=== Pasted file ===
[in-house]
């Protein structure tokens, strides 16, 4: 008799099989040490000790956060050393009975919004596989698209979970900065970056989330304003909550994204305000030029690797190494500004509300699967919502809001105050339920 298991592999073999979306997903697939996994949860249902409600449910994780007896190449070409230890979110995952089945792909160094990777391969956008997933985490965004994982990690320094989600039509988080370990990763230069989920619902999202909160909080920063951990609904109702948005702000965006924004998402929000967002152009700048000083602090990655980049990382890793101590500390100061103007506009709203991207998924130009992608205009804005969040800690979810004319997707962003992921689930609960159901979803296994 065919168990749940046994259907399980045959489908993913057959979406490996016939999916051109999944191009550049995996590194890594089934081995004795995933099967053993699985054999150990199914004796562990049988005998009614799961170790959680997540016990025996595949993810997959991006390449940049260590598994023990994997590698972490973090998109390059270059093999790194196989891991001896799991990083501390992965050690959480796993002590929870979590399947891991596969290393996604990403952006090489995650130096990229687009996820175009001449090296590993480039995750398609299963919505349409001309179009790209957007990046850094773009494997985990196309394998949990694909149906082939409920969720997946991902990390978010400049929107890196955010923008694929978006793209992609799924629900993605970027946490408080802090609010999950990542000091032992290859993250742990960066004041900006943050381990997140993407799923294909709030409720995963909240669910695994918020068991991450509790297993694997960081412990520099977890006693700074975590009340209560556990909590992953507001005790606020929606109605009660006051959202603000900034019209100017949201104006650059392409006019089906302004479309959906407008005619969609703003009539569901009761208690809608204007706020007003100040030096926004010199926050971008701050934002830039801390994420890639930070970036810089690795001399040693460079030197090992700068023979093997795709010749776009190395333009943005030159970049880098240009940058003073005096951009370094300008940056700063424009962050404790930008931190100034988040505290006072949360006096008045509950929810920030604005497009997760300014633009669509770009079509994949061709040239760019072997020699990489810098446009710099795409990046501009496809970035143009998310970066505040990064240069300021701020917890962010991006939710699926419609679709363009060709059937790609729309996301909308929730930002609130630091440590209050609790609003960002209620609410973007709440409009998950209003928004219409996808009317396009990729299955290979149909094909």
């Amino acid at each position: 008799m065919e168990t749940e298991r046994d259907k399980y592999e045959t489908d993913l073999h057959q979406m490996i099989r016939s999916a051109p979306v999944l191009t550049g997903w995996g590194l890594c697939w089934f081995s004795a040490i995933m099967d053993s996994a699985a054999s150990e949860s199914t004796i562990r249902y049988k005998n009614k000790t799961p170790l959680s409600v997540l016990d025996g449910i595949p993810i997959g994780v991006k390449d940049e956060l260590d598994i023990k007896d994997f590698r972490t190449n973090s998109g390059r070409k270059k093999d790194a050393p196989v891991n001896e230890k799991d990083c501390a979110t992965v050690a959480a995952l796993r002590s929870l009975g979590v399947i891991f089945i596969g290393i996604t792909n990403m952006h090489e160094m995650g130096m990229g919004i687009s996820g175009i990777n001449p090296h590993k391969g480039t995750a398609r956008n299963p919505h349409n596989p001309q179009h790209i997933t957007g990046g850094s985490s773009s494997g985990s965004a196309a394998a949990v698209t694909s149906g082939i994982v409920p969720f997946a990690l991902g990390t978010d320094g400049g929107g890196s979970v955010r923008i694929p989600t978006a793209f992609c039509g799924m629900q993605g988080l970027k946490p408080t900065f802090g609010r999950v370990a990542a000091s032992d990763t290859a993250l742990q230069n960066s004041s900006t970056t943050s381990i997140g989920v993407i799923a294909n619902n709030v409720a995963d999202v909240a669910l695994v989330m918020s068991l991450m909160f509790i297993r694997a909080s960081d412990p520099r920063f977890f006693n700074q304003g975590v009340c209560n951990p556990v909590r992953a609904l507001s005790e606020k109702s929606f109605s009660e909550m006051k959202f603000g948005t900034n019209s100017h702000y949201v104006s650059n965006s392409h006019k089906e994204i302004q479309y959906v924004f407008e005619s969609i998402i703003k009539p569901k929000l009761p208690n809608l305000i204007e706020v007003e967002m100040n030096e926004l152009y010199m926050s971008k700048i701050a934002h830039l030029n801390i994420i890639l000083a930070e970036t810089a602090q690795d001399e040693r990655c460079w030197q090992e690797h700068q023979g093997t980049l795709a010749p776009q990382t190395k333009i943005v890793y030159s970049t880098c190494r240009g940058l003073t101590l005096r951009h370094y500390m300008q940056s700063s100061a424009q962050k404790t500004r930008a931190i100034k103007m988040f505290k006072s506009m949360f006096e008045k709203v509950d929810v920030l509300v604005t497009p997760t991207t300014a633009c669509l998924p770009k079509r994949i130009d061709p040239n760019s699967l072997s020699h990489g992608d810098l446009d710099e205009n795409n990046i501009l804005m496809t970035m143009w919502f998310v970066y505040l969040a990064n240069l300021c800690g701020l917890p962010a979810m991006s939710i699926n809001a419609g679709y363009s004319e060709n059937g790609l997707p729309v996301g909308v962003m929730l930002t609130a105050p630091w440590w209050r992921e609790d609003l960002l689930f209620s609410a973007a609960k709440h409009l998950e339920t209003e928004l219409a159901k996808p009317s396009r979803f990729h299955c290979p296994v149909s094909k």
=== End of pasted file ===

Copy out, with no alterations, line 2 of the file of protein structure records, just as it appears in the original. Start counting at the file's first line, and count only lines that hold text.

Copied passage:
């Protein structure tokens, strides 16, 4: 008799099989040490000790956060050393009975919004596989698209979970900065970056989330304003909550994204305000030029690797190494500004509300699967919502809001105050339920 298991592999073999979306997903697939996994949860249902409600449910994780007896190449070409230890979110995952089945792909160094990777391969956008997933985490965004994982990690320094989600039509988080370990990763230069989920619902999202909160909080920063951990609904109702948005702000965006924004998402929000967002152009700048000083602090990655980049990382890793101590500390100061103007506009709203991207998924130009992608205009804005969040800690979810004319997707962003992921689930609960159901979803296994 065919168990749940046994259907399980045959489908993913057959979406490996016939999916051109999944191009550049995996590194890594089934081995004795995933099967053993699985054999150990199914004796562990049988005998009614799961170790959680997540016990025996595949993810997959991006390449940049260590598994023990994997590698972490973090998109390059270059093999790194196989891991001896799991990083501390992965050690959480796993002590929870979590399947891991596969290393996604990403952006090489995650130096990229687009996820175009001449090296590993480039995750398609299963919505349409001309179009790209957007990046850094773009494997985990196309394998949990694909149906082939409920969720997946991902990390978010400049929107890196955010923008694929978006793209992609799924629900993605970027946490408080802090609010999950990542000091032992290859993250742990960066004041900006943050381990997140993407799923294909709030409720995963909240669910695994918020068991991450509790297993694997960081412990520099977890006693700074975590009340209560556990909590992953507001005790606020929606109605009660006051959202603000900034019209100017949201104006650059392409006019089906302004479309959906407008005619969609703003009539569901009761208690809608204007706020007003100040030096926004010199926050971008701050934002830039801390994420890639930070970036810089690795001399040693460079030197090992700068023979093997795709010749776009190395333009943005030159970049880098240009940058003073005096951009370094300008940056700063424009962050404790930008931190100034988040505290006072949360006096008045509950929810920030604005497009997760300014633009669509770009079509994949061709040239760019072997020699990489810098446009710099795409990046501009496809970035143009998310970066505040990064240069300021701020917890962010991006939710699926419609679709363009060709059937790609729309996301909308929730930002609130630091440590209050609790609003960002209620609410973007709440409009998950209003928004219409996808009317396009990729299955290979149909094909």